“The story of Waverley has the potential to excite and inspire, whether one tends to the Hanoverian or to the Jacobite side during that sad and turbulent period in which the novel is set.
It is a potential never fully realised. The plot, like its central character, wanders aimlessly through the land of Great Britain without a central driving theme. It is a love story of a sort but a sluggish one; as an historical epic, it lacks the fire, drama and tragedy that events of 1745 could so easily have provided. The novel is cluttered with classical references and with Latin, French, Gaelic and ‘Scots’ English dialogue, all of which slow the pace as, unless one is proficient in these languages, continual reference to the notes is essential. Though brought up in Scotland, I found the last of these at times almost incomprehensible.
The main characters (with the possible exception of the Baron of Bradwardine, notwithstanding his Latin obsession) are pale shadows of Scott’s later heroes and heroines. Edward Waverley is no Ivanhoe; neither Rose nor Flora has the appeal of Rebecca or Jeanie Deans. Charles Edward Stuart sparkles for a short while but too soon disappears into the mists of history. McIvor, for me, is unconvincing as a warlike Highland chieftain. The theme of friendship and love across the political and religious divide is handled much better three quarters of a century later by Stevenson in his portrayal of David Balfour, Alan Breck and Catriona.
That Waverley is a ‘bad’ novel does not mean that it is bad writing. There are many descriptive passages worthy of Scott, the master storyteller, at his best. The evening of wine and Scotch at the Baron’s castle, followed by the obligatory alcoholic romp into the nearby village is surely an example of binge drinking to vie with any such in the twenty-first century. The mustering of the clans too is as colourful in print as it must have been in reality. There are flashes throughout of Scott’s unique dry humour, and moments when one feels, at last, that the narrative is about to take off. It never does.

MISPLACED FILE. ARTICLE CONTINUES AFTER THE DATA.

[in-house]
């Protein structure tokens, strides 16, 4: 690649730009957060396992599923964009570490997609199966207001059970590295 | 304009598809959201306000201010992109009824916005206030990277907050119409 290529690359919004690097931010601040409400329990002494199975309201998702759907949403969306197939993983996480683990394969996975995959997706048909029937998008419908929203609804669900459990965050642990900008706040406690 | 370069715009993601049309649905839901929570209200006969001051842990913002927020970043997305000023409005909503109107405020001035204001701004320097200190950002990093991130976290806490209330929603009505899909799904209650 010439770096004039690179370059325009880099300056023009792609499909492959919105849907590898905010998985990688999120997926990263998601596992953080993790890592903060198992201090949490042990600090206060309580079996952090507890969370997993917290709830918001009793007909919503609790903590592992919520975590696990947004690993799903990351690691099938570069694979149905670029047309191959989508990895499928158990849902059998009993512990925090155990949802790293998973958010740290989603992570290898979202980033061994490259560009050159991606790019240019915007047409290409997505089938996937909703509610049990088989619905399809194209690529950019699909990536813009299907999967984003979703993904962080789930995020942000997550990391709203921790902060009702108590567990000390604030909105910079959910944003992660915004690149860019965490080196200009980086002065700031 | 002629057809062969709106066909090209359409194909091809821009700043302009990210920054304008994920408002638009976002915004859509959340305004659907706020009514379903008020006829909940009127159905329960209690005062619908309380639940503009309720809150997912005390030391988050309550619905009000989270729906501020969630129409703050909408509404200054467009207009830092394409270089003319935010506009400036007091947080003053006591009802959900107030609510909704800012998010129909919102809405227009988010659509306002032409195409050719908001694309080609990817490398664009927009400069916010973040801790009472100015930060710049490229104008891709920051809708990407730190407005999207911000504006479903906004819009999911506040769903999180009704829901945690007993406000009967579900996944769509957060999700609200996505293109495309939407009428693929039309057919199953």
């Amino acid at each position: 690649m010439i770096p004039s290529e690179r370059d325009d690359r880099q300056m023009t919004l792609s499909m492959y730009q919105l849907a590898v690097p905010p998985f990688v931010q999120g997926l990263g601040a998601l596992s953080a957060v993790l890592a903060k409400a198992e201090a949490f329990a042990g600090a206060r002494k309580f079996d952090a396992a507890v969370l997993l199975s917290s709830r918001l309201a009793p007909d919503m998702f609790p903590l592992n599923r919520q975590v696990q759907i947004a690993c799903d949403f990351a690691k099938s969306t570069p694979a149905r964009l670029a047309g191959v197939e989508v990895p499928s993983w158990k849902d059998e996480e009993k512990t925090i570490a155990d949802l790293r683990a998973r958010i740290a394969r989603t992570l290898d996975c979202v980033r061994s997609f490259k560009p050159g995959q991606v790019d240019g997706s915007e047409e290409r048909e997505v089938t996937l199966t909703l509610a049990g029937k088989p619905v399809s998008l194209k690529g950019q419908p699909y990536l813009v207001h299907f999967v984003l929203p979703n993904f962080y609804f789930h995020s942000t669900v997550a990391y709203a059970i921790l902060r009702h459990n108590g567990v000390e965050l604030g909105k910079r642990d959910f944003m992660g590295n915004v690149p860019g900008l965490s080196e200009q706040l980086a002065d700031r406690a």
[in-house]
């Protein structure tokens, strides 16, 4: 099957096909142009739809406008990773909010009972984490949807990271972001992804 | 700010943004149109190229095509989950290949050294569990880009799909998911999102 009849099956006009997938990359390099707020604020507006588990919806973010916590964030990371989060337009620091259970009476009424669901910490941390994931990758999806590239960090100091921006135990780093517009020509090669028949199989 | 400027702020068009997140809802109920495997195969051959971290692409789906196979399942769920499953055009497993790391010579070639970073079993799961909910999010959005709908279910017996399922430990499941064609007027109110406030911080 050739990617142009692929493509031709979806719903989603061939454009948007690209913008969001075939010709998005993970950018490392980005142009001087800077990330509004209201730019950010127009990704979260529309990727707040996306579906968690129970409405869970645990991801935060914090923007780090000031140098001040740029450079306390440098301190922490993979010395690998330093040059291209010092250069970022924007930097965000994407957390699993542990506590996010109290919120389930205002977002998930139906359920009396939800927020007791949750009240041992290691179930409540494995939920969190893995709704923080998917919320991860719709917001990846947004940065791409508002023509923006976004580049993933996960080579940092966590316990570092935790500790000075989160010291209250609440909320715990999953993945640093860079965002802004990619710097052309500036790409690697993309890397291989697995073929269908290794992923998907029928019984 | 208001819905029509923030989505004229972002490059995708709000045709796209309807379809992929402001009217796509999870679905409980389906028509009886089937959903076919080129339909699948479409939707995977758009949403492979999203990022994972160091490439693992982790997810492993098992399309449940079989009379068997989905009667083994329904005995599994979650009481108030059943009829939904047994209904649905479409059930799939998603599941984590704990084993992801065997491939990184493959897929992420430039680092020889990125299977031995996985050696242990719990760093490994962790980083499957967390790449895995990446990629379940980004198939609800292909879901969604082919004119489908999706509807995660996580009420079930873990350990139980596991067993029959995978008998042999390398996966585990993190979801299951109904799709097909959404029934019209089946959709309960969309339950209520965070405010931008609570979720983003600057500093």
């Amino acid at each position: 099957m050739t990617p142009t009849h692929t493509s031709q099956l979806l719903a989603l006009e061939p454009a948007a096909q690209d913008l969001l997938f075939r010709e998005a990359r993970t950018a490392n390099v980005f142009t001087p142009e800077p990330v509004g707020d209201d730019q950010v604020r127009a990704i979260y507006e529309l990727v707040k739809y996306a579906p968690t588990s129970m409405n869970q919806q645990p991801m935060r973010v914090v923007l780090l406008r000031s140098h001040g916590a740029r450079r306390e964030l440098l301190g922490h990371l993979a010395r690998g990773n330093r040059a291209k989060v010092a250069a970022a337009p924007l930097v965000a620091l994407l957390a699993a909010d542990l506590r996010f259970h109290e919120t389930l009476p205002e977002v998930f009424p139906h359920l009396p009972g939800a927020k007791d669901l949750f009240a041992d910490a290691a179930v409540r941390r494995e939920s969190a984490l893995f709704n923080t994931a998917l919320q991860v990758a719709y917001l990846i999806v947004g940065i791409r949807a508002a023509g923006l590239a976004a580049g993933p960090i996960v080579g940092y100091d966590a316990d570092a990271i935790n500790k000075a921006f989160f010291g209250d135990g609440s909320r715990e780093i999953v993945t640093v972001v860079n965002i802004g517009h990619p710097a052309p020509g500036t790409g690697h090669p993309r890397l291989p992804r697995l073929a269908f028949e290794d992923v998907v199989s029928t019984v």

The problem is that it does not hang together in the way that, say, The Heart of Midlothian, Ivanhoe and Kenilworth do. These three, for me, are among the greatest novels ever written in the English language. Although, in Kenilworth, we know that Amy Robsart is to be murdered, the pace, suspense and emotion of the writing have us believing, for a space of time, that history will be defeated and she will be saved. In Waverley, I detect none of that. It seems as if the author tires occasionally of his task and, instead of spiking it with new emotion or drama, lets the momentum tail away.
For all its faults, Waverley is worth reading for a foretaste of the much greater Scott works to come. However, of all the novels that are classed in the Waverley series, it is one that should most definitely not be read first.